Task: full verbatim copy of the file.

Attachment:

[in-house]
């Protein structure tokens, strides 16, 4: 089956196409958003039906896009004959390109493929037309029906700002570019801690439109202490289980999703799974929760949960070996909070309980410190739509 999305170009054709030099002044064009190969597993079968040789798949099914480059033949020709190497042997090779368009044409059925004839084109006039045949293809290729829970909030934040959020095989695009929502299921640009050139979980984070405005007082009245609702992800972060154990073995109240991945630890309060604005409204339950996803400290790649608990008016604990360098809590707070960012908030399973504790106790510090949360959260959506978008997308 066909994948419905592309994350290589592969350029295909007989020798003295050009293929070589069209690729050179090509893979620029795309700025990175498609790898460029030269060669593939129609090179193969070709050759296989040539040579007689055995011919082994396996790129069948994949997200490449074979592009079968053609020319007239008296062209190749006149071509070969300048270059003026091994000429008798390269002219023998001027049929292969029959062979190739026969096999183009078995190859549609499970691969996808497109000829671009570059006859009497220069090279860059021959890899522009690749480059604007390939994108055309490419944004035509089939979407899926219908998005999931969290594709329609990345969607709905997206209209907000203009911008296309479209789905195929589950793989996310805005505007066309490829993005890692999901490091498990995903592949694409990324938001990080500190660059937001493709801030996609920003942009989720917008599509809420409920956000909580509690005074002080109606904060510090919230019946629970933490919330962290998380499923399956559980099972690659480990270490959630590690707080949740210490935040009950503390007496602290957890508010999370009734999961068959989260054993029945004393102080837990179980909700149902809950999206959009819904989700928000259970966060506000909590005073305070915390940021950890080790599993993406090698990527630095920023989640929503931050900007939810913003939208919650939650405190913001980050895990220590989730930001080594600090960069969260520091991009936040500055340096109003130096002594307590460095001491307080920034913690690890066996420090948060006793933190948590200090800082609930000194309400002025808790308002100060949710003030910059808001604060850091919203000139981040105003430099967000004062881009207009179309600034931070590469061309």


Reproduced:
[in-house]
């Protein structure tokens, strides 16, 4: 089956196409958003039906896009004959390109493929037309029906700002570019801690439109202490289980999703799974929760949960070996909070309980410190739509 999305170009054709030099002044064009190969597993079968040789798949099914480059033949020709190497042997090779368009044409059925004839084109006039045949293809290729829970909030934040959020095989695009929502299921640009050139979980984070405005007082009245609702992800972060154990073995109240991945630890309060604005409204339950996803400290790649608990008016604990360098809590707070960012908030399973504790106790510090949360959260959506978008997308 066909994948419905592309994350290589592969350029295909007989020798003295050009293929070589069209690729050179090509893979620029795309700025990175498609790898460029030269060669593939129609090179193969070709050759296989040539040579007689055995011919082994396996790129069948994949997200490449074979592009079968053609020319007239008296062209190749006149071509070969300048270059003026091994000429008798390269002219023998001027049929292969029959062979190739026969096999183009078995190859549609499970691969996808497109000829671009570059006859009497220069090279860059021959890899522009690749480059604007390939994108055309490419944004035509089939979407899926219908998005999931969290594709329609990345969607709905997206209209907000203009911008296309479209789905195929589950793989996310805005505007066309490829993005890692999901490091498990995903592949694409990324938001990080500190660059937001493709801030996609920003942009989720917008599509809420409920956000909580509690005074002080109606904060510090919230019946629970933490919330962290998380499923399956559980099972690659480990270490959630590690707080949740210490935040009950503390007496602290957890508010999370009734999961068959989260054993029945004393102080837990179980909700149902809950999206959009819904989700928000259970966060506000909590005073305070915390940021950890080790599993993406090698990527630095920023989640929503931050900007939810913003939208919650939650405190913001980050895990220590989730930001080594600090960069969260520091991009936040500055340096109003130096002594307590460095001491307080920034913690690890066996420090948060006793933190948590200090800082609930000194309400002025808790308002100060949710003030910059808001604060850091919203000139981040105003430099967000004062881009207009179309600034931070590469061309």